# rewrite function with removable singularity

Suppose the function $$f(z)$$ has a removable singularity at $$z_o$$. Why can I rewrite this function as $$f(z)=(z-z_0)^kg(z)$$ for some $$k\in \mathbb{N}$$ and a holomorphic function $$g(z)$$ where $$g(z_0)\neq0$$? Is there a simple reason? I try to deduce it from the fact $$lim_{z\rightarrow z_0}(z-z_0)f(z)=0$$, but don't get any approach.

• How do you define “removable singularity”? Sep 11 '19 at 12:48
• Removable singularity $z_o$ that fulfills $lim_{z\rightarrow z_0}(z-z_0)f(z)=0$ or moreover where I can reduce a fraction by factoring out the common zeroes in the denominator and counter Sep 11 '19 at 12:59

If $$z_0$$ is removable, then $$f$$ admits a Laurent series representation in some punctured disc $$D^*(z_0,r)$$ with singular part equal to zero, so:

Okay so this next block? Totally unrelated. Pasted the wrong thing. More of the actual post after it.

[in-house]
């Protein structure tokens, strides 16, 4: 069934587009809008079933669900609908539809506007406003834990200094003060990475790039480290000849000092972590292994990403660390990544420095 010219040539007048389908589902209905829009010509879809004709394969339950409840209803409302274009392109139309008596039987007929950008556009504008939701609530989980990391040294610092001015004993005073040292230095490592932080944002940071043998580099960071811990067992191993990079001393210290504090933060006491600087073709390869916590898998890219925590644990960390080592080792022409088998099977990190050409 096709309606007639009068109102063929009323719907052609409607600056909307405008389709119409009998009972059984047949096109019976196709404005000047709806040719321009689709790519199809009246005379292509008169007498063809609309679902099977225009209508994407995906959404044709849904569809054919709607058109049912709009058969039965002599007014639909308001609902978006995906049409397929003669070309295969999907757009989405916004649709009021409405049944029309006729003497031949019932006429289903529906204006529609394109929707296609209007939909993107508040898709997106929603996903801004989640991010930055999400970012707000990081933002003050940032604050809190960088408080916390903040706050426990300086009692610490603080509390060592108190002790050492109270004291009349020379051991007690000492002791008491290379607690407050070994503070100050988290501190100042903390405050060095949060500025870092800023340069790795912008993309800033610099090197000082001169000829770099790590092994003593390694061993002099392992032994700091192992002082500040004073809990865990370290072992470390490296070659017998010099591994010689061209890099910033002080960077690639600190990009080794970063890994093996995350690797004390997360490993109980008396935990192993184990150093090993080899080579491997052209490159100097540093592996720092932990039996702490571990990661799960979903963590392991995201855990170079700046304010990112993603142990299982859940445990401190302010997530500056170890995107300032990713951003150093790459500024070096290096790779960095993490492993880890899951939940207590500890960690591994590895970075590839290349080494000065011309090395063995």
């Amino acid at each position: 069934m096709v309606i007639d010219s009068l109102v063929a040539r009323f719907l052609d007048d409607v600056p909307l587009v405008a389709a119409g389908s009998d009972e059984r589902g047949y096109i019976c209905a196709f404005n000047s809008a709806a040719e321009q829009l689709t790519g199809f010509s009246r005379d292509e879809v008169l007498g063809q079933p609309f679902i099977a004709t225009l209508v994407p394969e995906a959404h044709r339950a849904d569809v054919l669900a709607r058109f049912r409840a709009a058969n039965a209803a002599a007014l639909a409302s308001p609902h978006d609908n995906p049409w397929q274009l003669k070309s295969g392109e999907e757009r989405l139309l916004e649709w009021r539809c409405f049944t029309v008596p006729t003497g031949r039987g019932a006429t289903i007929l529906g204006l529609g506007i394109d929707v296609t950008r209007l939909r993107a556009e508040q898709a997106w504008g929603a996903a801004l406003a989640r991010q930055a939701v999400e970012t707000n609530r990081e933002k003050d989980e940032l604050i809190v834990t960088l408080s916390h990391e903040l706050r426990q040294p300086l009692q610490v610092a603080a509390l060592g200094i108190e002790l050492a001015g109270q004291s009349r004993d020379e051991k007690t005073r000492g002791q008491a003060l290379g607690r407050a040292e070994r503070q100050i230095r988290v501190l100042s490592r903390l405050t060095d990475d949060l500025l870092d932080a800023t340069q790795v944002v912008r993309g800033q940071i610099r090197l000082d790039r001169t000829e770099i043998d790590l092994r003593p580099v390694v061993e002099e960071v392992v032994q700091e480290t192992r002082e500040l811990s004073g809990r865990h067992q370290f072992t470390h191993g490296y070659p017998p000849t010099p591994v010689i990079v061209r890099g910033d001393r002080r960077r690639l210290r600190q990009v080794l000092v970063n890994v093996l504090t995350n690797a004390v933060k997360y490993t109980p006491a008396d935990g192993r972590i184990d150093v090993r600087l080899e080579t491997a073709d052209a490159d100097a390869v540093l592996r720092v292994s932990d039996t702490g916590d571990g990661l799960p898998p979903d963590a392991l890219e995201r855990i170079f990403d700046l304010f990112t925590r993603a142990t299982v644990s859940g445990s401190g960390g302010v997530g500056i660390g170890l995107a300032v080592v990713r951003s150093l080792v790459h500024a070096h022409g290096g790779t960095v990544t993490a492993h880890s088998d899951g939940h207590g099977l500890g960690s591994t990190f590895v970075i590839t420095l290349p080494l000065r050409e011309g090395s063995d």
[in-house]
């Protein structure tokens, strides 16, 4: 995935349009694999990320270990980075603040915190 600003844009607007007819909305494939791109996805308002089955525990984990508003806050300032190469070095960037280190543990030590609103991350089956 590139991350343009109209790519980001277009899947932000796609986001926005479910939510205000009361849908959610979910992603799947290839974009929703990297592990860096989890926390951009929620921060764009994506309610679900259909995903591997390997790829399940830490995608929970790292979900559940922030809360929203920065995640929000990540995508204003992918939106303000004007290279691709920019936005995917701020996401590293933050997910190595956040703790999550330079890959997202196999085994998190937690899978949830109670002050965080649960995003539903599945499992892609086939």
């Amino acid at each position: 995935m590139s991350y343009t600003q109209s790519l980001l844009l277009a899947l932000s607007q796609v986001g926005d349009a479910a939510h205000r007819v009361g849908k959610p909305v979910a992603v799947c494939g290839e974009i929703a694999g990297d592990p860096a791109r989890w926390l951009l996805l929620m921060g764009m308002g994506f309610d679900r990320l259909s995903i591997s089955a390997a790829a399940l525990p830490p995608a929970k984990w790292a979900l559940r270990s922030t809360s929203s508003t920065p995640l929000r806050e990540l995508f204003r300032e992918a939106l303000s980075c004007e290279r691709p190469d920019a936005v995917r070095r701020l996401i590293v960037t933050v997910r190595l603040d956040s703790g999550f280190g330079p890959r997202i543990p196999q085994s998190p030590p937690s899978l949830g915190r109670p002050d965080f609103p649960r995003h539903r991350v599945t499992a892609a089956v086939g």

$$f(z)=\sum_{n=0}^{\infty} {a_n}(z-z_0)^n$$
Suppose the first $$k-1$$ terms of the Laurent series are zero, so $$a_k$$ is the first non zero term. Then:
$$f(z)=(z-z_0)^k\sum_{n=0}^{\infty} {a_{n+k}}(z-z_0)^n$$
We then have that: $$f(z)=(z-z_0)^k(a_k+a_{k+1}(z-z_0)+...) =(z-z_0)^kg(z)$$
With $$g(z_0)=a_k\neq 0$$ by hypothesis.